CHICAGO HAS TWO THREATENING BUSINESS FIRES IN A WEEK

CHICAGO HAS TWO THREATENING BUSINESS FIRES IN A WEEK

First One Entails Loss of Over $125,000—Second Is in Building in Course of Being Wrecked

Chart Showing Lay-Out and Method of Fighting Fire in Puritan Mills Be hiding. No. 1 shows Puritan Mills Building; No. 2, the Eckhart Mill. Space south of Puritan Mill is 18 in width, that west of Puritan Mill, three feet wide. In abbreviations of engine companies, A-F stands for Ahrens-Fox apparatus, and S for Seagrave. Courtesy of Battalion Fire Marshal Thomas F. Maher, Chicago.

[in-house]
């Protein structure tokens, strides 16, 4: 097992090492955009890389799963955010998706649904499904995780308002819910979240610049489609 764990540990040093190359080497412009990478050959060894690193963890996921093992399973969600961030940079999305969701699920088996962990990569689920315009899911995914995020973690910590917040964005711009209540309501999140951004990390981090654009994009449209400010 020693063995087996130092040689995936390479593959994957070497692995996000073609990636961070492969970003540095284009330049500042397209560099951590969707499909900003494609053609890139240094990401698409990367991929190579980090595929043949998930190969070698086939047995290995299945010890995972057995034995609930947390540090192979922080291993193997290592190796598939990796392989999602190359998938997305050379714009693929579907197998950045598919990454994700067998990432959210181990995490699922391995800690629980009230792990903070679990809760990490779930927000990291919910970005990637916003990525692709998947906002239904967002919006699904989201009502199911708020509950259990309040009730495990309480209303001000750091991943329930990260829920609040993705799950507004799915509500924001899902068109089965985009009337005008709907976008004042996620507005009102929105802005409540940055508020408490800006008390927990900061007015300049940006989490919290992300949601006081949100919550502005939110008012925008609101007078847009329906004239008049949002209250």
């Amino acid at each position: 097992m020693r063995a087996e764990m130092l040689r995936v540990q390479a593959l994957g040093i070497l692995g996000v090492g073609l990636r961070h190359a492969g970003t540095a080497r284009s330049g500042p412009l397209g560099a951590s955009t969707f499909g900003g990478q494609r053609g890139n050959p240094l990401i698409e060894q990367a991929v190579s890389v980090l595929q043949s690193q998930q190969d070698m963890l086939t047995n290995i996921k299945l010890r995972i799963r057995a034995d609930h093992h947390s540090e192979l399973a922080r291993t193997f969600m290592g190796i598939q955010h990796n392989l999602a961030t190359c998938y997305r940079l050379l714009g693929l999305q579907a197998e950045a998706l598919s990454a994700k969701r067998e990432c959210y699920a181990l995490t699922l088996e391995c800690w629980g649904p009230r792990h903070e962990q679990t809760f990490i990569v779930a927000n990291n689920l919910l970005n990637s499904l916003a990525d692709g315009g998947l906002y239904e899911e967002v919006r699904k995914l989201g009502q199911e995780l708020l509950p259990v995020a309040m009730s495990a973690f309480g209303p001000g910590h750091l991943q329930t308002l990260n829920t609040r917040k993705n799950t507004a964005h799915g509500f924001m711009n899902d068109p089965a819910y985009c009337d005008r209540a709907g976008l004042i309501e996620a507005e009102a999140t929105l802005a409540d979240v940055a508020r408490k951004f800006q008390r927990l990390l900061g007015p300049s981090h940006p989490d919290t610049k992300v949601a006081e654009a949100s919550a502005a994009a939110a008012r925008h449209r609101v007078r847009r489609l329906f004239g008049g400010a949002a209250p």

THE city of Chicago suffered two threatening fires within a week of each other, in the last half of October, one of which caused a loss of over $100,000. The first of these occurred on October 13 in the building of the Puritan Mills, Inc., in the northwest side of the city. This brick and wood structure occupied a space of 100 x 100 feet, was two and four stories in height, and had been built about forty years. The fire started, according to information received from Chief Thomas F. Maher, fire marshal of the Sixth Battalion, in the northwest corner of the first floor, from an unknown cause, and the alarm was given by the night watchman of the Puritan Mills, who discovered the fire. This alarm, which came into headquarters through an A. D. T., was relayed to Engine Co. 34 at 5:45, and at 5:47 the lieutenant of this company pulled box No. 419. At 5:50, Battalion Chief Maher sent in a 3-11 alarm, and this was followed by three specials, the first at 6:03, by Division Fire Marshal J. P. Eagan, and the second and third by Chief Arthur R. Seiferlich, at respectively 6:10 and 6:31. This made a total of six alarms for this 5 fire. The accompanying diagram, furnished through the courtesy of Chief Maher, gives a very clear idea of the lay-out and the method of fighting the blaze.